Fleck v. Nickerson

Annotate this Case

239 Or. 641 (1965)

399 P.2d 353


Supreme Court of Oregon.

Argued February 4, 1965.

Affirmed February 24, 1965.

*642 Philip A. Levin, Portland, argued the cause for appellant. On the brief were Garry Kahn and Pozzi, Levin & Wilson, Portland.

Lynne W. McNutt, Coos Bay, argued the cause for respondents. On the brief were Orrin R. Ormsbee and McNutt & Gant, Coos Bay.

Before McALLISTER, Chief Justice, and SLOAN, GOODWIN, HOLMAN and LUSK, Justices.



Plaintiff, a sixty-year-old woman, was a social *643 visitor at the home of the defendants, her son and daughter-in-law. The occasion was the son's birthday. It was dark when she was ready to leave, and she found that the several steps leading down to the ground from the front porch had become frosty. She expressed apprehension of her ability to negotiate them successfully, and her daughter-in-law, who was accompanying her to the door, suggested that she use the back door where there was only one step. The back step consisted of a block of wood laid on the ground. There was no porch or outside light, the only light available being a dim reflection from the kitchen window. Plaintiff stepped down upon the block and it tipped with her, throwing her to the ground and causing the injuries resulting in her claim for damages in this action.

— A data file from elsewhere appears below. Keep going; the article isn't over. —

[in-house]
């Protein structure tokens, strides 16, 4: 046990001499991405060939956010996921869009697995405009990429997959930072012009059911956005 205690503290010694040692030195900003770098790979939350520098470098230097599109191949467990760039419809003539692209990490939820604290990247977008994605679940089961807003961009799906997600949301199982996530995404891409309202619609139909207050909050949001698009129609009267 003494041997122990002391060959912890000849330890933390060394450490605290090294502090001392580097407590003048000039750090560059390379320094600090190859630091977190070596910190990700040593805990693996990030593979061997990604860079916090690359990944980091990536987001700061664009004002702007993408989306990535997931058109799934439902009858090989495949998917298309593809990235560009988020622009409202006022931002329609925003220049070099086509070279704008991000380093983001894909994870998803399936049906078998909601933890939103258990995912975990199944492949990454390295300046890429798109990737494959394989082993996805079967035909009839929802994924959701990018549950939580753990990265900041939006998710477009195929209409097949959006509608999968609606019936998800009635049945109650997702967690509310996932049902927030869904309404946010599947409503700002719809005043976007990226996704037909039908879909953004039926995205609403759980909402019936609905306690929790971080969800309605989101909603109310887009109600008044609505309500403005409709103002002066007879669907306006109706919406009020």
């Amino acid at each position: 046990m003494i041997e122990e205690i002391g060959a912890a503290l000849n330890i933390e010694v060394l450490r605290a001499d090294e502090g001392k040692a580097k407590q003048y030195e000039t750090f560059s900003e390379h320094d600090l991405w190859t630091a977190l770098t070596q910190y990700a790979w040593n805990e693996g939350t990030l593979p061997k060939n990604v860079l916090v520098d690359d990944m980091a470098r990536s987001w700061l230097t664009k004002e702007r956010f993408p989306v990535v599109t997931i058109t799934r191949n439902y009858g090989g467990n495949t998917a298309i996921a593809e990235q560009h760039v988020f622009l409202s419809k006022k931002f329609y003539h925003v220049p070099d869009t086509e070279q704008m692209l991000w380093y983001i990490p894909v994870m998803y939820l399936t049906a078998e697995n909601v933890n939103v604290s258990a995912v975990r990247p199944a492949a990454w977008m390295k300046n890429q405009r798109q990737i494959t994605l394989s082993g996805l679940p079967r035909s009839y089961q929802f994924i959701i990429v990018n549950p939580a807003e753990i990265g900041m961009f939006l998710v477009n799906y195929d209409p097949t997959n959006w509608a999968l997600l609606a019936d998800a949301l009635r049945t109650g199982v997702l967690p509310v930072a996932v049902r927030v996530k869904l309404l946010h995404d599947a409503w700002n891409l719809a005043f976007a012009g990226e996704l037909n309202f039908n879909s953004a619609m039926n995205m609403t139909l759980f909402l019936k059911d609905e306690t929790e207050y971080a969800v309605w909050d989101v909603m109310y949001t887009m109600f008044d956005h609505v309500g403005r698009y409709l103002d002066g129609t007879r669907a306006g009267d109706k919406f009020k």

There was no evidence as to the size or shape of the block of wood. There had been numerous blocks used as a step in the six or seven years defendants had lived there. The one in use at the time of the accident was subsequently destroyed. There was no evidence as to the length of time the block in question had been there. The defendants and their children used the back step and there was no evidence that the defendants had any notice or knowledge of the propensity of it to be unstable. At the completion of plaintiff's case in chief the court granted a judgment of involuntary nonsuit. This is the error here assigned.

1-4. A social guest at the home of another, with respect to the condition of the premises, occupies the position of a licensee and not an invitee. There is no duty on the part of the host to make the premises safe for his guest as the host merely offers his premises for the enjoyment by his guests with the same security that the host and the members of his family have. However, *644 a host who knows of a concealed danger or trap is guilty of negligence if he allows his guest to come into contact with it and suffer injury thereby, without first having warned him of it. A trap or concealed danger is one which a person who does not know the premises could not reasonably be expected to avoid. McHenry v. Howells, 201 Or 697, 701, 272 P2d 210. Baer v. Van Huffell, 225 Or 30, 33, 356 P2d 1069.